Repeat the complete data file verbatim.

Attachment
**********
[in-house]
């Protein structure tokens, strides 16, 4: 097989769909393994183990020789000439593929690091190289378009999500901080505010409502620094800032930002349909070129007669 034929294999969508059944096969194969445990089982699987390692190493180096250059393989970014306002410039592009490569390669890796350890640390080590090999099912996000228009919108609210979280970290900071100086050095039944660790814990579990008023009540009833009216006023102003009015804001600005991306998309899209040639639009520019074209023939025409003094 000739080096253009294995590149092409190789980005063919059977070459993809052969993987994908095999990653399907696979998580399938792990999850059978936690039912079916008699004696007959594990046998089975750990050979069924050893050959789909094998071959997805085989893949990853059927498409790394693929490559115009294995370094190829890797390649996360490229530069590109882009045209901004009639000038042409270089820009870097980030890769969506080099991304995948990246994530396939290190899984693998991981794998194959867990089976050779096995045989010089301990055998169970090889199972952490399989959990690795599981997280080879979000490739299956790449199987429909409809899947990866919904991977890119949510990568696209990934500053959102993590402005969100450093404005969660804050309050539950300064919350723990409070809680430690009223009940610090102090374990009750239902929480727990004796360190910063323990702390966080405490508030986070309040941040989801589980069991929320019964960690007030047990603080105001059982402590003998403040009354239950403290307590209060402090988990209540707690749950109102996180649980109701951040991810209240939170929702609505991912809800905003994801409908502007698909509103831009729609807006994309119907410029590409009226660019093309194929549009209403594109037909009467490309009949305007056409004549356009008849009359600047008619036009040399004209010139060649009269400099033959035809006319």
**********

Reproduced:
[in-house]
């Protein structure tokens, strides 16, 4: 097989769909393994183990020789000439593929690091190289378009999500901080505010409502620094800032930002349909070129007669 034929294999969508059944096969194969445990089982699987390692190493180096250059393989970014306002410039592009490569390669890796350890640390080590090999099912996000228009919108609210979280970290900071100086050095039944660790814990579990008023009540009833009216006023102003009015804001600005991306998309899209040639639009520019074209023939025409003094 000739080096253009294995590149092409190789980005063919059977070459993809052969993987994908095999990653399907696979998580399938792990999850059978936690039912079916008699004696007959594990046998089975750990050979069924050893050959789909094998071959997805085989893949990853059927498409790394693929490559115009294995370094190829890797390649996360490229530069590109882009045209901004009639000038042409270089820009870097980030890769969506080099991304995948990246994530396939290190899984693998991981794998194959867990089976050779096995045989010089301990055998169970090889199972952490399989959990690795599981997280080879979000490739299956790449199987429909409809899947990866919904991977890119949510990568696209990934500053959102993590402005969100450093404005969660804050309050539950300064919350723990409070809680430690009223009940610090102090374990009750239902929480727990004796360190910063323990702390966080405490508030986070309040941040989801589980069991929320019964960690007030047990603080105001059982402590003998403040009354239950403290307590209060402090988990209540707690749950109102996180649980109701951040991810209240939170929702609505991912809800905003994801409908502007698909509103831009729609807006994309119907410029590409009226660019093309194929549009209403594109037909009467490309009949305007056409004549356009008849009359600047008619036009040399004209010139060649009269400099033959035809006319």